Killarney Town Council has been unsuccessfully looking for land for a graveyard for more than 20 years and failed again in its most recent bid.
The council put in a €240,000 offer for a 12-acre lot on a farm at Knockeenduve, on the northern outskirts of the town, but the lot eventually went for €385,000 to another bidder — far exceeding the guide price.
The grave situation was raised at Monday night’s town council meeting, which heard it was “now at crisis point”.
Only 20 spaces remain in a Killarney public cemetery, according to a joint motion by Cllrs Sean O’Grady and Donal Grady
For many years, most burials in the area have been in the privately-owned Aghadoe Lawn Cemetery and the motion called on the council executive to immediately enter into negotiations with the Lawn cemetery owners.
“I’m calling on the council to purchase the Lawn cemetery immediately. This (purchase) can be a joint effort between the town council and the county council and if the county council is not in favour, then we should pursue it alone,’’ Cllr Grady said.
Town manager John Breen said, despite being outbid recently, they were still looking for land, but would only agree to purchase on the basis of a proper valuation.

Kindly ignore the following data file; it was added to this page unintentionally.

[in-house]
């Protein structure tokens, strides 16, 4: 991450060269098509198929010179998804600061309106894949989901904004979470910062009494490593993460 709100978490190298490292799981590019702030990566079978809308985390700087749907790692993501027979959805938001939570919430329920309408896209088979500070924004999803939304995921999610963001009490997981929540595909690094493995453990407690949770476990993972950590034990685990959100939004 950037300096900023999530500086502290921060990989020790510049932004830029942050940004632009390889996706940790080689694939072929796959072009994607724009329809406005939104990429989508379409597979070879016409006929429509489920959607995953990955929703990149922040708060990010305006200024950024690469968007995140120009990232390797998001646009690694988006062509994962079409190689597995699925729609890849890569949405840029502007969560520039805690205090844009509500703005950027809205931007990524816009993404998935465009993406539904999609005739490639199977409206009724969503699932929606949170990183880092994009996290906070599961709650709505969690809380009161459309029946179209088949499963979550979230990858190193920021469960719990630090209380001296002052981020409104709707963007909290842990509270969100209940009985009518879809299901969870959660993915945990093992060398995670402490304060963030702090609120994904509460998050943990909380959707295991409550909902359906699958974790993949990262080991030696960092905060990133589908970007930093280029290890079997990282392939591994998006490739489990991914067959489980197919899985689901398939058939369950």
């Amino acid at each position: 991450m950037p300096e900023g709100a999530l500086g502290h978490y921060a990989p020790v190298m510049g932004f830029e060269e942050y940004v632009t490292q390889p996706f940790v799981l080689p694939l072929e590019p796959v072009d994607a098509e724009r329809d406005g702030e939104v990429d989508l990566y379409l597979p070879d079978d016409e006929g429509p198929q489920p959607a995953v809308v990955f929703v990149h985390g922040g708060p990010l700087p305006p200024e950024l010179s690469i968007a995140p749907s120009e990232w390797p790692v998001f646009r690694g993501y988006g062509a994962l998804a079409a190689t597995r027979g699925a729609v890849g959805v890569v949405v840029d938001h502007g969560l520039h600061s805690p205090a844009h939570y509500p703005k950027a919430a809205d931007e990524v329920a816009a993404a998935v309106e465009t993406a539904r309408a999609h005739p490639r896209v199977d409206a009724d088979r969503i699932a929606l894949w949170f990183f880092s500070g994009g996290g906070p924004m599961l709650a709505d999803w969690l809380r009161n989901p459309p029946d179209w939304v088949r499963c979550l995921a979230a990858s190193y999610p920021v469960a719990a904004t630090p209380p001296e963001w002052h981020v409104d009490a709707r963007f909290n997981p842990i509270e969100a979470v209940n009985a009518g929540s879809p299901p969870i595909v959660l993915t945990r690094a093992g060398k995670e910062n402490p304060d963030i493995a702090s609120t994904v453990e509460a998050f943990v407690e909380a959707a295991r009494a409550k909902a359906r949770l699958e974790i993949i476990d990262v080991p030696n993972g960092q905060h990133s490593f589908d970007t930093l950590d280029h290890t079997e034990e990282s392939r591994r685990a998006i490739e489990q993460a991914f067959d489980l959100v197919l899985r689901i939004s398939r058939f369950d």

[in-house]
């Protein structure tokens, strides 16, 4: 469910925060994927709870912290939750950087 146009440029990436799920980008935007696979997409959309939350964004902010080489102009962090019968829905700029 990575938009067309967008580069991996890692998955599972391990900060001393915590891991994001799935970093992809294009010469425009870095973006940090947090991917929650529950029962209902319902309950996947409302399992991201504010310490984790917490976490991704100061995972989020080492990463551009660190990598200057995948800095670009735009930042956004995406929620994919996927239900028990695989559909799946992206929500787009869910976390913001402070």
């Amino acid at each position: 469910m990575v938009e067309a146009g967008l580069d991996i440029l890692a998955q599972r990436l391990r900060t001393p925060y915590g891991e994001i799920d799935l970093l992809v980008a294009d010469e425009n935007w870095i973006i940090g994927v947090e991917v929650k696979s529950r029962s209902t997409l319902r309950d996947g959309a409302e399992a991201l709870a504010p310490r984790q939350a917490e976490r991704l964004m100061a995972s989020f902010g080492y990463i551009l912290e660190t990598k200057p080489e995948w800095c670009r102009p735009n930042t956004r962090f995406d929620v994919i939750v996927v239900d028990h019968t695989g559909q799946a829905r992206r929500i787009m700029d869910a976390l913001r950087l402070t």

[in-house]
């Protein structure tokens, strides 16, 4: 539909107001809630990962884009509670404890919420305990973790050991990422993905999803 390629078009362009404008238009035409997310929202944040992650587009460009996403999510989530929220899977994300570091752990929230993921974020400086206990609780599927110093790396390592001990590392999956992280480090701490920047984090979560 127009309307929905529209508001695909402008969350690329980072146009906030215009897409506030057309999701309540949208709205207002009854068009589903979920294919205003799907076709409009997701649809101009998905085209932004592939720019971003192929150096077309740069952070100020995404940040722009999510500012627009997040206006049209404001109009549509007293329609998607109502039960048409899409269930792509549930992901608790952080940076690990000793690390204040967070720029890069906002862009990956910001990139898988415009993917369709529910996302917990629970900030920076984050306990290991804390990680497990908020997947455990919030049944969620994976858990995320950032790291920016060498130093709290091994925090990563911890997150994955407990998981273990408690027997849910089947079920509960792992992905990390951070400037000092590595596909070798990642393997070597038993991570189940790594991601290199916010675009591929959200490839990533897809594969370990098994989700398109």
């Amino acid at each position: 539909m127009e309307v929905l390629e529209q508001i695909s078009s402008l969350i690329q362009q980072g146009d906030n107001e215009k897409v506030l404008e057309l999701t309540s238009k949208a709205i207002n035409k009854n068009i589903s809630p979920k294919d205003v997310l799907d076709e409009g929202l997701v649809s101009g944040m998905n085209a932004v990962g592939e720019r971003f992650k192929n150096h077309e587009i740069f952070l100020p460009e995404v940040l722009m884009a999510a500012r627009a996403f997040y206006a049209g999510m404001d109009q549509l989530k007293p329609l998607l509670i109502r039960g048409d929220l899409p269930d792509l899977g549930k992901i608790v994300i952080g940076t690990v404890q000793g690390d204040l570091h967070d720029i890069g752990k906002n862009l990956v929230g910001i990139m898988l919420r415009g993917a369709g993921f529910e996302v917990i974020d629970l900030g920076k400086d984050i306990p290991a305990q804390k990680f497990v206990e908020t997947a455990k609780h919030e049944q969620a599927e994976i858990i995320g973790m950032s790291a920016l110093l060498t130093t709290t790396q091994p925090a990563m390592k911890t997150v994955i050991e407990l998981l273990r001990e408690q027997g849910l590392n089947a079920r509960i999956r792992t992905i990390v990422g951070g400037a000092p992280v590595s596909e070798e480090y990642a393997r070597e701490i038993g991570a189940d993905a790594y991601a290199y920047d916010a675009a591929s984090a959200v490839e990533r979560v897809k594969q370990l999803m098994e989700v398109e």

“We’re looking at all the options and there may be other (suitable) land in the area,’’ he stated.
The council has also been trying to arrange a land swap with the National Parks and Wildlife Service (NPWS) for ground in the Muckross area of Killarney for a cemetery.
But, the park authorities have so far been reluctant to come to an agreement and there’s also opposition from some local environmental groups to the use of the National Park as a cemetery.
Cllr O’Grady, however, felt the council should pursue the Muckross option and “resurrect’’ negotiations with the park authorities.
“The alternative in relation to Muckross does not seem to be happening,’’ he remarked.
Mr Breen said the NPWS had still not received a direction from the Attorney General with regard to the Muckross proposal.